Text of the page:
Engineers consider the dam excessively safe and the layman has no difficulty in appreciating its strength.  This feature was subjected to a storm of criticism throughout the early days of the canal because some engineers believed the earth would not support so heavy a structure, but the present Chief Engineer never has doubted its stability.  About half of the material required, 21,994,111 cubic yards, has been brought from the Culebra cut.  On July 1, 1912, the dam was more than 90 per cent completed, leaving less than 10 per cent to be done before the passage of the first ship.

On the Pacific side, the first dam encountered is at Pedro Miguel and serves to hold the waters of Gatun Lake at its southern end.  It is 1,400 feet long and forty feet wide at the top.  The maximum height of the water against this dam will be 40 feet.   The plan of construction is much the same as at Gatun, but only about 1,000,000 cubic yards will be required.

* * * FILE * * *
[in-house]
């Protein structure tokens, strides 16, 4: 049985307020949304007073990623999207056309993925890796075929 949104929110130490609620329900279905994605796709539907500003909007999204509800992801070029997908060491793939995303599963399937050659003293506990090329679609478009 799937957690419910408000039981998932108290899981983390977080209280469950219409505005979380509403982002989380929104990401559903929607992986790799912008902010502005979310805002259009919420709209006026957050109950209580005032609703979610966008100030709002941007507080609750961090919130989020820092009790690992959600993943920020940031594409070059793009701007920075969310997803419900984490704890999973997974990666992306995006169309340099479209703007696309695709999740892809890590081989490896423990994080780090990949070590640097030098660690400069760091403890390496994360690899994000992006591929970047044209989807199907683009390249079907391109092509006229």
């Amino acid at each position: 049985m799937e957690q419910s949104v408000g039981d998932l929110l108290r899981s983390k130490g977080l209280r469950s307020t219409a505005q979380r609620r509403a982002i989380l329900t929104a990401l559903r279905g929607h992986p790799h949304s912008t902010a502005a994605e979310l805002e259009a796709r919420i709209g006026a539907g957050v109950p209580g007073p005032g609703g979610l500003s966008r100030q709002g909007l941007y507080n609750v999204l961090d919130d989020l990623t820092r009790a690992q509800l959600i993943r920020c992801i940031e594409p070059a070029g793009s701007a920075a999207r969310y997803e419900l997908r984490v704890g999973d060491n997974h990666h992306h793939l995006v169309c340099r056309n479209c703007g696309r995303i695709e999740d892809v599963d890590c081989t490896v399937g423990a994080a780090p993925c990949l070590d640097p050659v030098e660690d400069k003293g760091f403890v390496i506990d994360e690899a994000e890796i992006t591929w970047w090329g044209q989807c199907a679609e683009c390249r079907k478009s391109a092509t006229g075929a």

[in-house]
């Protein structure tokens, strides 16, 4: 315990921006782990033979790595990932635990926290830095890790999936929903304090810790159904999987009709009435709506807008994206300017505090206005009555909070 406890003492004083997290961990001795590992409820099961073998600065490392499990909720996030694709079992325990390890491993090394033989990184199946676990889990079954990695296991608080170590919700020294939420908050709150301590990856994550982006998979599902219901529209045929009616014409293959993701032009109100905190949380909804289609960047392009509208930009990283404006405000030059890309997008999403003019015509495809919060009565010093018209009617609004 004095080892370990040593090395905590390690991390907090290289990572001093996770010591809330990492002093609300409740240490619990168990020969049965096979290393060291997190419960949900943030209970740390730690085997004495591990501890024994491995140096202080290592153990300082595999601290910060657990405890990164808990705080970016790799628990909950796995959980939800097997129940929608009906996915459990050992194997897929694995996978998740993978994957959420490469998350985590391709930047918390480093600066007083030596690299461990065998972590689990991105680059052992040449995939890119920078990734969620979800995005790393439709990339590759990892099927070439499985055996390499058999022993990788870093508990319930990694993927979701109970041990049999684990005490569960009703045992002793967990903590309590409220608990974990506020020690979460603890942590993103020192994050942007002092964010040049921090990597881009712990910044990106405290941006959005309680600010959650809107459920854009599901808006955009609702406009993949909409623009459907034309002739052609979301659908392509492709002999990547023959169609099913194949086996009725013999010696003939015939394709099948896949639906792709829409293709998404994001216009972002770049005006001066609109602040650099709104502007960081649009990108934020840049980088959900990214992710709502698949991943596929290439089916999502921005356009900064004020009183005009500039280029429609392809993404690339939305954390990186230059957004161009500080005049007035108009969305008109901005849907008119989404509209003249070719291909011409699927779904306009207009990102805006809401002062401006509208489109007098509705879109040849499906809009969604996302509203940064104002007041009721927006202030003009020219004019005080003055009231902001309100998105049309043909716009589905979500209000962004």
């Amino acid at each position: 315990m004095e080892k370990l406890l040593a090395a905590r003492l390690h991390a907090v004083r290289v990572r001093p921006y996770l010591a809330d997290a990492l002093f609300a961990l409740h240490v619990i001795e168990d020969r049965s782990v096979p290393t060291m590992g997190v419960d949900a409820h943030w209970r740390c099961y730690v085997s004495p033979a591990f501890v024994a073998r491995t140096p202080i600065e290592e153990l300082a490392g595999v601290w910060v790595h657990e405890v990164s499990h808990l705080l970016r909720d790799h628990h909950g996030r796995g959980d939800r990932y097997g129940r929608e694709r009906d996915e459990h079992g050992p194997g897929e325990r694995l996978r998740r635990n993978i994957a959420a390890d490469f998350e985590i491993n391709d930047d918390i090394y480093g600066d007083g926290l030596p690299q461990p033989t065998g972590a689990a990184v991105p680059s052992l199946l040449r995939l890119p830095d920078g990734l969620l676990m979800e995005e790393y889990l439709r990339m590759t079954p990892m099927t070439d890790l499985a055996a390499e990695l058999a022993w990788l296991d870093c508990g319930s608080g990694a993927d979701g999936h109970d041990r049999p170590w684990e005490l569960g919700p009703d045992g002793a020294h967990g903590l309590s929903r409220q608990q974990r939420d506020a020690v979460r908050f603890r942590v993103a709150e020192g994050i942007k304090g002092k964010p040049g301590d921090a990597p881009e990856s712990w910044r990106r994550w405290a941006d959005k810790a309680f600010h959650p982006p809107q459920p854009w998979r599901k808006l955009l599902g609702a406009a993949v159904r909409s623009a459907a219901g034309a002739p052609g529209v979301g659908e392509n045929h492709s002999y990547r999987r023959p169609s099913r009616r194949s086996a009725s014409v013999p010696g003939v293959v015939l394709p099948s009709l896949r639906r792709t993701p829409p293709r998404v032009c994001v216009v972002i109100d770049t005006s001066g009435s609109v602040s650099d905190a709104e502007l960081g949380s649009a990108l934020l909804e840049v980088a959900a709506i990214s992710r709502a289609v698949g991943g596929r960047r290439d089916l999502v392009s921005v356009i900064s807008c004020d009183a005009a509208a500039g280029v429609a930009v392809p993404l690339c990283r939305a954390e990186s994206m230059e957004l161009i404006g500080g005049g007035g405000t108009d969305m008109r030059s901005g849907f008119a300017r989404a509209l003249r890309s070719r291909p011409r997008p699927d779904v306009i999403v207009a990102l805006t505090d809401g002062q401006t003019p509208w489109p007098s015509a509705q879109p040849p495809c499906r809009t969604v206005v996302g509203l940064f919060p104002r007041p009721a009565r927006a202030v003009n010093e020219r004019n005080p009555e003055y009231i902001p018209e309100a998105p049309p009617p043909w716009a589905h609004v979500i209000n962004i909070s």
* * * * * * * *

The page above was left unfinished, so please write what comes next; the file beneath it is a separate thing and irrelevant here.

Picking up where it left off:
After a ship is lowered 30 feet by the Pedro Miguel lock, it finds itself in an artificial lake a mile and a half long.  This lake is formed by two dams, the one to the west being 2,300 feet long, and 40 feet wide at the top, holding a maximum head of water of 40 feet.  It is constructed with a hydraulic core like the Gatun dam.   On the east a concrete dam 500 feet long, and provided with a spillway, as at Gatun, and capable of discharging 7,500 cubic feet of water per second, will hold the small lake in control.  The Cocoli River is the principal feeder of this lake.